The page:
Boss or Leader: Where Do You Fall?

 While it’s certainly possible that a leader can be a boss, it’s not always possible for a boss to be a leader. There are certain characteristics that set a leader a part from others, whether those others include managers, peers, or people in general. While leadership comes natural to some, that doesn’t mean that the rest of us are out of luck.

The CGS Team is filling you in on the key characteristics of a boss and a leader, and sharing how you can better yourself to become to the leader you are destined to be. Like anything in life, changing your mindset and daily routine takes work and effort.

Characteristics of a Boss

First a foremost, a boss is a manager of a person or a group of people. Whether your title actually says manager or not, if people report up to you, then you are a boss. The characteristics listed below are what a boss needs to manage. These characteristics determine if you are a great boss or a terrible boss, depending on how you use them.

1. Communicator – A boss is a communicator. Whether you are communicating assignments, goals, performance, or important practices, communication is a necessity. Effective communication in all aspects is what sets you apart from all of the other bosses.

2. Team Player – A boss is responsible for a team, even if it’s a team of one. Do you take responsibility for your team’s work or do you allow everyone a chance to shine? A boss is automatically a team player, since they manage a team, but if you only have a “me” mentality, you are not using your position to make a difference.

3. Decision Maker – A boss makes decisions on a daily basis. Not everyone can make the right decisions all the time, but being intuitive and adaptive to change play a huge role in making sure the best decision is made for the current situation.


Characteristics of a Leader

A leader is someone who earns respect, inspires others, and thinks long term. Whether you are a boss, teammate or executive, the characteristics listed below are the traits of a leader. These traits go beyond that of a boss. They are imbedded in your personality and can be used to channel greatness within yourself and others.

1. Lead Rather than Rule – A leader knows the difference between leading and ruling people. Leading people into the work that will make a difference, rather than commanding people to get mediocre work done is huge. Inspiring people to do their best work will result in a strong team. Demanding people meet the bare minimum will result in just that, the bare minimum.

2. Motivator – A leader motivates people to step up to the plate. Encouraging top results, challenging to go above and beyond, and inspiring people to do their best are strong characteristics that leaders possess. It’s not easy to get people inspired, but if you can do it, you are on the way to great things.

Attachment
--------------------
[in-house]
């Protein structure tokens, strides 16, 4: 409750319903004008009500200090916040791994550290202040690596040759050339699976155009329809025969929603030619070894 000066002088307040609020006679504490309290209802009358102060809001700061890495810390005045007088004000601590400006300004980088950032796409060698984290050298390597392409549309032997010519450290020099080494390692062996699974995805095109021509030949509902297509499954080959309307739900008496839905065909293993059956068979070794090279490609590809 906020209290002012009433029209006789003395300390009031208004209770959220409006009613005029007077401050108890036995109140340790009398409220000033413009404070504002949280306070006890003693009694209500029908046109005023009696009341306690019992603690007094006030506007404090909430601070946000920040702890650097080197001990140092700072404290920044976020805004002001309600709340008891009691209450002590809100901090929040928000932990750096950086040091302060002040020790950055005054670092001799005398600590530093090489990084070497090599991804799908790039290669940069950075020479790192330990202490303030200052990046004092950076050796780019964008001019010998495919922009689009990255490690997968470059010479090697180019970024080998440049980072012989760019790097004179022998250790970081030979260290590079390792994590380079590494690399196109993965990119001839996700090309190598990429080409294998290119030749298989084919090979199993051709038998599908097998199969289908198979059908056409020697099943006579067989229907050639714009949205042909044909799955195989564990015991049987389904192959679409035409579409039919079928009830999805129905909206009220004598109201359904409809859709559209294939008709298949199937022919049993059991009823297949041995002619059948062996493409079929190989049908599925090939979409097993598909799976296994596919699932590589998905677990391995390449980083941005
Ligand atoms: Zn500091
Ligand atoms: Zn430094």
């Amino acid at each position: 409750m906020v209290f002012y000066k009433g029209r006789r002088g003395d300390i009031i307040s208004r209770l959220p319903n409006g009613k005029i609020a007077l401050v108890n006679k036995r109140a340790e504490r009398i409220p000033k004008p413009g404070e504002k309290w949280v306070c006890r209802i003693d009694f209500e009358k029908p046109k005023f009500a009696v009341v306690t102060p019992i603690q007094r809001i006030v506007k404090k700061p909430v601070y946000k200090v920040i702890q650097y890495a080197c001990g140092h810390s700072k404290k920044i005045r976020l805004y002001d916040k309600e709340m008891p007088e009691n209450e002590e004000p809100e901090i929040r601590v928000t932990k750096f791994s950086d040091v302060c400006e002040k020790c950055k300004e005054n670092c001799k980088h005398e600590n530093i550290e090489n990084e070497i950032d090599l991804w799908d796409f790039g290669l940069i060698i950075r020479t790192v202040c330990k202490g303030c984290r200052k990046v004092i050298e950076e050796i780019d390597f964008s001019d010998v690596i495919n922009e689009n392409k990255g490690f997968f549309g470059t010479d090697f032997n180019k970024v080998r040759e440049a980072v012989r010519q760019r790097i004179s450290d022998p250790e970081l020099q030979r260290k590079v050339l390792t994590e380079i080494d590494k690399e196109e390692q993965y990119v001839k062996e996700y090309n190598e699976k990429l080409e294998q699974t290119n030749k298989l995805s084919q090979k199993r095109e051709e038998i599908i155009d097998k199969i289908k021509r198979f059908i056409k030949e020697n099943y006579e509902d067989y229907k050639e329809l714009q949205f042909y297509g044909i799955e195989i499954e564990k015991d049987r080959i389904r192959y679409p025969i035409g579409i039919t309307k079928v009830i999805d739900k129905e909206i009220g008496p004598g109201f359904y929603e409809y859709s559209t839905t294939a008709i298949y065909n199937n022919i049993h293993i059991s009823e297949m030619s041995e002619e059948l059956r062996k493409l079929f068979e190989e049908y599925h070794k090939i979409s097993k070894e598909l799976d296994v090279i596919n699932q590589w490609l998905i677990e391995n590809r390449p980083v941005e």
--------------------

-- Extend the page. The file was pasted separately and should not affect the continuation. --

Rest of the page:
3. Learn and Teach – A leader knows that they don’t know everything. They are willing to get their hands dirty and learn as much as they can. More importantly, after learning what they can, they teach their team. Being able to share knowledge promotes unity among the team and shows that you care enough to teach others.

A Great Leader vs. a Bad Boss

A boss can be good or bad. A good boss may not be a leader just yet, but they are excelling in areas that can move them into a leader role. A bad boss is hard to come back from, but it’s not impossible with the right mindset and a desire to change. The ten characteristics below, courtesy of Inc. Magazine, can help determine if you having a positive impact on your employees as a leader, or negative impacts as a bad boss.

1. A boss knows it all; a leader is always learning
2. A boss gives answers; a leader seeks solutions.
3. A boss talks more than listens; a leader listens more than talks.
4. A boss directs; a leader coaches.
5. A boss criticizes; a leader encourages.
6. A boss identifies weaknesses; a leader identifies natural gifts.
7. A boss is all about “me;” a leader is all about “we.”
8. A boss places blame; a leader takes accountability.
9. A boss protects her ego; a leader reveals her vulnerability.
10. A boss demands results; a leader inspires performance.

If you notice that you have some of the traits of a bad boss, then start altering the way you see things. Give your team a chance by listening to their needs, encouraging greatness, and making them feel like a together unit.

Do you currently manage people? If so, do you see yourself more as a boss or leader? Even if you aren’t managing anyone, do you notice that you have characteristics of a leader? Share your thoughts and views about what sets a boss and leader out from the crowd! Leave a comment below and let’s chat as a community!

-The CGS Team



2 thoughts on “Boss or Leader: Where Do You Fall?”

  1. I really enjoyed this article! I can definitely relate some of the characteristics to previous managers. I hope to have the traits of a leader and not just a boss! Great read.

  2. I’m a leader! Because of my work history I have always had people reporting to me. So early on in my career I have made it my mission to learn what a good leader is and continue to strive to be a better leader. I think understanding the difference between a leader and a boss is very important. Some people would think of them as one in the same, but they certainly are not.

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